Preventing Basement Water Leaks:

Fixing A Leaking Basement: 
Soil Grading - The Easiest First Step

In This Article:

Soil is built up against the foundation, a 3' wide sheet of plastic is adhered to the wall and covered with bark chips.

Related Articles:
Skill Level: 1 (Very Basic) Time Taken: 2½ Hours

By , Editor


There are many causes of foundation leaks. Some repairs can be extremely expensive, some can be quick and cheap. It makes sense to try the cheap-and-easy repairs first, to see if they work, before digging into the heavy stuff.

Basement leak remedies can take two basic forms:

1. Keeping water away from the foundation.
2. Ensuring a water-tight seal all around the foundation.

Generally, solutions that fall into category #1 are easier and cheaper. These could be:

  • Make sure the soil is properly graded away from the foundation.
  • Deter water from entering the soil next to the house by covering the ground with a water-tight barrier, such as plastic, or soil with a high clay content.
  • Escort the water away from the foundation area with a simple system of drain pipes.
  • Install rain gutters and ensure that the downspouts are directed well away from the foundation.

The solutions from category #2 would include excavating the soil around the house and:

  • Filling any cracks in the foundation with hydraulic (expanding) cement.
  • Repairing loose or poorly finished mortar joints in concrete block foundations.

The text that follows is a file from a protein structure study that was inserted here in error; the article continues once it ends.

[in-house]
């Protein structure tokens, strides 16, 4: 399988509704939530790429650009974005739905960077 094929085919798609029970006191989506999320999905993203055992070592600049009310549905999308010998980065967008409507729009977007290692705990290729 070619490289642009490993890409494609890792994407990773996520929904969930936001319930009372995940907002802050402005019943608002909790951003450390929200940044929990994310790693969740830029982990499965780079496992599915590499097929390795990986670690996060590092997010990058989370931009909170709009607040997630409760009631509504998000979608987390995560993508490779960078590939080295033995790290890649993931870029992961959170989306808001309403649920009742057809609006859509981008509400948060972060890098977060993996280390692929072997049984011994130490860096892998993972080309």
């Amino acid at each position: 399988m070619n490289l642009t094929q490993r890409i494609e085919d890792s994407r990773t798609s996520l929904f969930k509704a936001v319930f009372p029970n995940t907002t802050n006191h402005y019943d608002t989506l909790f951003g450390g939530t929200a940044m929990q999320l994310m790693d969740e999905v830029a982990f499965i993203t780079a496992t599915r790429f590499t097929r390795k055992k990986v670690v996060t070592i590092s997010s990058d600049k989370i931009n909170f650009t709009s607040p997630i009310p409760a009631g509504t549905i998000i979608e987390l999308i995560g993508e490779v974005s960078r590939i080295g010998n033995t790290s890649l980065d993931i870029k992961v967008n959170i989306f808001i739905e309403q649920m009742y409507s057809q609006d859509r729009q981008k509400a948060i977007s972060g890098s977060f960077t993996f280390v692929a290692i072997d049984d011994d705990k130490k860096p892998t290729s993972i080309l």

• Coating the foundation with a sealant, such as tar, Thoro-Seal (a cement-based product), or a bituminous membrane like Vycor Ice and Water Shield.


But the house in this article will not likely need any major surgery, since there was a visible "weak spot" in the soil grading.


The soil around the front of the house was either level or had a slight slope towards the foundation. Since the soil was sandy, the foundation rarely leaked. But when the snow melted in the springtime, there were a few small wet spots inside the foundation, just below this point.


I wrapped burlap around some of the shrubs to keep them out of the way.


I shoveled sand against the foundation. I would have used soil with some clay content, but I had no source for the small quantity needed. I used about 14 cubic feet of fill, to create a wedge-shaped berm, about 8" deep by 24" across, and 21 feet long. The slope of the soil is a bit steeper than necessary, but it will pack down over time.


I covered the sand with a 3 foot wide sheet of 4 mil black plastic. I used scissors and a knife to cut the plastic around the trees and shrubs. I sprinkled a little sand on the plastic to keep the wind from blowing it around.


Then I applied some butyl caulking to the back edge of the plastic...


... and stuck the plastic to the wall. (I cleaned the cement blocks first with a little whisk broom.) Butyl caulking stays flexible for years, and sticks well to concrete.


The homeowners bought some shredded cedar bark to cover the plastic. We applied a layer about 3" deep.


All done. That was too easy. Next spring we'll know if it works. 

If the basement still leaks, (and we're confident it won't) we'll proceed to digging a shallow trench and installing some 4" PVC drain pipes, just in front of the new berm.



Tools Used:

  • Shovel
  • Stone Rake
  • Knife
  • Scissors
  • Caulk Gun

Materials Used:

  • Polyethylene Plastic Sheet, Black
  • Butyl Caulk
  • Cedar Bark Chips


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Copyright © 2005

Written June 18, 2000
Revised January 11, 2005